Tutorial Lesson 1: The Jude Element

The element is the most basic part of an HTML document. An HTML document may be made up of hundred or thousands of elements. One of the most powerful features of modern standards-compliant browsers is their ability to create, control, and otherwise contort these elements in any way imaginable. But there are difficulties in actually using this power: namely, there are compatibility problems across different browsers and platforms, and many of the methods and properties for manipulating an element are hard to use. Furthermore, when it comes to building complex DHTML applications, there is really no built-in foundation for building modular components.

Jude attempts to smooth over these difficulties by building on the basic HTML element. We call this beefed-up element "The Jude Element." Here, you will learn how to use it.

The E() Function

In order to manipulate an element of our document, we must first get a reference to it. You might say, "Well! I already know how to do that!" And if you're thinking of using document.getElementById(), then you're a pretty smart guy (or gal). If you're a veteran DHTML'er, you might even be thinking of using document.all and document.layers. If either of these statements applies to you, you're not going to have any trouble learning to use Jude!

Jude provides us with our own way to get a reference to a page element: the E() function. The E() function is similar to document.getElementById(), and returns just what you would expect it to, but it also does a lot more. First, a simple example.

Let's say we've written an HTML document, and in it we have a <div> that must be positioned and sized based on some user interaction. First, we must get a reference to the element.

Getting a Reference

In the <head> of our document we have:

<style type="text/css">
    #MYELM {
        position   : absolute ;
        left       : 20px ;
        top        : 20px ;
        width      : 100px ;
        height     : 100px ;
        background : #ccc ;

<script type="text/javascript src="lib/jude.js"></script>
<script type="text/javascript>

    jude.onload = function() {

        myElm = E( "MYELM" ) ;



And in the <body> of our document we have:

My Element

With this JavaScript code (the code inside the second <script> tag), we've successfully referenced the <div> element. All the code above should look somewhat familiar to you; if not, you will need to find some other resources for learning HTML, CSS, and JavaScript before you continue with this tutorial.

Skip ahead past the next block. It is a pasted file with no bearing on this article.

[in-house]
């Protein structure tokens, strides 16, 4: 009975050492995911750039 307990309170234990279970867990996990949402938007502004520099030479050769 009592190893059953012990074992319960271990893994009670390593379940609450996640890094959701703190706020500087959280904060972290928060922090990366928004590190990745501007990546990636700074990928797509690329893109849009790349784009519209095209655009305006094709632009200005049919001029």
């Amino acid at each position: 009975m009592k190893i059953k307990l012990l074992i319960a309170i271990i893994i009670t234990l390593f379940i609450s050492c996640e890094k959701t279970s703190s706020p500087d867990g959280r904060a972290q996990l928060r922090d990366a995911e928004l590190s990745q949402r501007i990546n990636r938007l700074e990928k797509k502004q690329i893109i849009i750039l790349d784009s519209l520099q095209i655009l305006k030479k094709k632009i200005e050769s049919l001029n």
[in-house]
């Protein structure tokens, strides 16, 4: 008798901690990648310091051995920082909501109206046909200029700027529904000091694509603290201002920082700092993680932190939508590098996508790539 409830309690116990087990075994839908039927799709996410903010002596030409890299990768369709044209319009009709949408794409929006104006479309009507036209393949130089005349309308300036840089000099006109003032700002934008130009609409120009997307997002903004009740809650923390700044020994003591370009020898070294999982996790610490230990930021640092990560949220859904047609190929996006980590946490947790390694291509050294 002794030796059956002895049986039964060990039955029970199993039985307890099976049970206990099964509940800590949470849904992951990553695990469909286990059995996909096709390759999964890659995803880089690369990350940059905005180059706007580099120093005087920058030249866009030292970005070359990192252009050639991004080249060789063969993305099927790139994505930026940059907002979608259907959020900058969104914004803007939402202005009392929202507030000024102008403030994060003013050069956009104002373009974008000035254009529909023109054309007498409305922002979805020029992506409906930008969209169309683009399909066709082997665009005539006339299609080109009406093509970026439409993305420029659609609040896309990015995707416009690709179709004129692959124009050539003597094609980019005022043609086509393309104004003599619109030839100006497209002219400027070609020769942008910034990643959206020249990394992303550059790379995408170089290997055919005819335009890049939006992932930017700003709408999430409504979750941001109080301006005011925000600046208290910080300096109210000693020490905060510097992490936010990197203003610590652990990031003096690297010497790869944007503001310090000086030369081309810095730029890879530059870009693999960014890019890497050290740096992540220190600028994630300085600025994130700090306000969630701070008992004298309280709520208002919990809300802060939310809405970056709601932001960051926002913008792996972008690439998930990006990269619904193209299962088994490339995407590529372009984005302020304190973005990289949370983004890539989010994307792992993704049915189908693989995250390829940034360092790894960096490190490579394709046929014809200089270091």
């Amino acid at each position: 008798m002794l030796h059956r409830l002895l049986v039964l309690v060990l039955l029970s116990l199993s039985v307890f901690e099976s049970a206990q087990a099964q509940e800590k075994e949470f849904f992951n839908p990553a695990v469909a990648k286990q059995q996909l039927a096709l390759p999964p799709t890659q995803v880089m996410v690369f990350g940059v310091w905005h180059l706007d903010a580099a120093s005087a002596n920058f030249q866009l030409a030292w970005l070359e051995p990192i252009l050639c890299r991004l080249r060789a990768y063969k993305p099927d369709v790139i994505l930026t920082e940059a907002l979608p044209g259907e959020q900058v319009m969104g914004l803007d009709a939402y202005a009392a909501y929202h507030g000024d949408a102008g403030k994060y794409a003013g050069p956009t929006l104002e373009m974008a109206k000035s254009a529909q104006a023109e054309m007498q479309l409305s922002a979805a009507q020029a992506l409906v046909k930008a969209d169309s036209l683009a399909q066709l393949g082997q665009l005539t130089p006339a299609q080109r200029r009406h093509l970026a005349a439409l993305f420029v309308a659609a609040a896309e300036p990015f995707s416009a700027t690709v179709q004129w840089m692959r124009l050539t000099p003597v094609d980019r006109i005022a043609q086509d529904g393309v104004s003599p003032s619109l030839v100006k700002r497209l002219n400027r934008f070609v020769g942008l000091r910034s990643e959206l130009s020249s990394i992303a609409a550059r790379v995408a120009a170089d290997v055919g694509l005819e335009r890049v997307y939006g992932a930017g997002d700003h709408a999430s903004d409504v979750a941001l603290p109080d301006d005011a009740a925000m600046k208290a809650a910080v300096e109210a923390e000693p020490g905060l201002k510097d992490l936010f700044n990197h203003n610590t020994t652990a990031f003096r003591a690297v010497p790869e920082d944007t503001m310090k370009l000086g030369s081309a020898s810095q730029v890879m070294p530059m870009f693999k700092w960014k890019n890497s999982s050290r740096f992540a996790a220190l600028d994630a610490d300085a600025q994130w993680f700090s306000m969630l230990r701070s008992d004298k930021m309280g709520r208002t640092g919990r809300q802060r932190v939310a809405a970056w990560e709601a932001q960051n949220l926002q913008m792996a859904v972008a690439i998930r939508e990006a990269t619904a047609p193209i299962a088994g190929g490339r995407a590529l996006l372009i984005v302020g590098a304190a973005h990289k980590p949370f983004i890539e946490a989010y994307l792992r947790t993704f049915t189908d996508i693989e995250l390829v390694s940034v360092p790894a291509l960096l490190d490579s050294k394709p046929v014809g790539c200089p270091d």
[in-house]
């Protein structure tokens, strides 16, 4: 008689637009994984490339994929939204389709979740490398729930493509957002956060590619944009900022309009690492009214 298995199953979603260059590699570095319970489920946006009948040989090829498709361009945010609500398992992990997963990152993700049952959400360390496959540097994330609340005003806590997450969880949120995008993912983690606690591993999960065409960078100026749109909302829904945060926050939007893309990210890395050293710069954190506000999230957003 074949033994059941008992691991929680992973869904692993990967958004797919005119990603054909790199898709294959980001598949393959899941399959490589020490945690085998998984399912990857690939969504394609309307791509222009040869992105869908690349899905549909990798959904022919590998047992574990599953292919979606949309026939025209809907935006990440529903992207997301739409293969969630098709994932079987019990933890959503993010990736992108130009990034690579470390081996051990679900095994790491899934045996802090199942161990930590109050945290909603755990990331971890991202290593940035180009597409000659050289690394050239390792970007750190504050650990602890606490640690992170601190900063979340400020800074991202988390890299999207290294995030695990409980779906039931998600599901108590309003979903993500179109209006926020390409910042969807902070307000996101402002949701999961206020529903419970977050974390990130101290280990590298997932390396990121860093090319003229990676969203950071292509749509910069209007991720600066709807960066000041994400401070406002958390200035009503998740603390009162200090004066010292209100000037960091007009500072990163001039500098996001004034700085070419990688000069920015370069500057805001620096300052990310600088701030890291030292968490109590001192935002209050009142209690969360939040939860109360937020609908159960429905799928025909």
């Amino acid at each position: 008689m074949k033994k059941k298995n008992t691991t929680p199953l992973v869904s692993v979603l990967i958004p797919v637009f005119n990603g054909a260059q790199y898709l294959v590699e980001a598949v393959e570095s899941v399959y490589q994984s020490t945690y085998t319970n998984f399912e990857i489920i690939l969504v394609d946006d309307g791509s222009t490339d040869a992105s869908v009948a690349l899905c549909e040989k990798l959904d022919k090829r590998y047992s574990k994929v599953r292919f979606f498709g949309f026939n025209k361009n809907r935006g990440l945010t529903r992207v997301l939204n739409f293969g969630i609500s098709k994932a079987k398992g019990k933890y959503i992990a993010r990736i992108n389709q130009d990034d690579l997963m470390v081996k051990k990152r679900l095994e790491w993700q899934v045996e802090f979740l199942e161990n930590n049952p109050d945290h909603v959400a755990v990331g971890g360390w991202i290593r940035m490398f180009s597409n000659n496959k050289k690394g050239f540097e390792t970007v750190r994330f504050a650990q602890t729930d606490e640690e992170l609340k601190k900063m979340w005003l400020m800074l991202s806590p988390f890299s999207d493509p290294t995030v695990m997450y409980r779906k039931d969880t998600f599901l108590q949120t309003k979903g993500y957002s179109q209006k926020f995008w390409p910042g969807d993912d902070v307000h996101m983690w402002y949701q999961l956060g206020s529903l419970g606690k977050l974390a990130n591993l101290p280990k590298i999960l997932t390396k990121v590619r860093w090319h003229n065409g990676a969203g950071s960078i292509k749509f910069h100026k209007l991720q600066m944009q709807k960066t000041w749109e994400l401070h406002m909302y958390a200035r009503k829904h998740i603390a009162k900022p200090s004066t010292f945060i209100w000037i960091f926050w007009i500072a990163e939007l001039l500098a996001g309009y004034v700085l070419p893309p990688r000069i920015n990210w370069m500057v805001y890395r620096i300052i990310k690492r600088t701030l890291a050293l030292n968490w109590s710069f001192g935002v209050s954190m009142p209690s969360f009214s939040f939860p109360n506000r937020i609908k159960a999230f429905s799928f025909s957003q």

Notice that our JavaScript code that gets the reference is enclosed in a function and assigned to jude.onload. Most code we write will be enclosed like this, and here's why: JavaScript code starts executing as soon as it gets loaded into the browser. Since JavaScript is almost always written in the <head> of the document, before the main contents of the document (the <body>), it will start executing before the entire page is loaded. If our code attempts to get a reference to an element in the page before the element actually exists in the browser, an error will occur.

If you've worked with JavaScript and DHTML before, you've probably used onload = function() { ... }. Jude intercepts the normal onload event to do some things of its own, so it is recommened that you instead use the onload provided by Jude, namely jude.onload.

Manipulating the Element

Now that we have a reference to the element (stored in myElm), we can change anything about it.

Adding to the <script> code above, we'll now write some JavaScript to change the element's position, size, and HTML contents:

jude.onload = function() {

    myElm = E( "MYELM" ) ;
    myElm.sP( 100, 100 ) ;        // setPosition
    myElm.sS( 300, 300 ) ;        // setSize
    myElm.wH( "Hello, World!" ) ; // writeHTML


That's all! We've successfully manipulated the <div> element in our HTML document. First, we used the E() function to return a reference to the <div> with the id="MYELM". We stored the reference in a variable named "myElm". We then used Jude's methods to manipulate the element.


Next Lesson: Element Creation »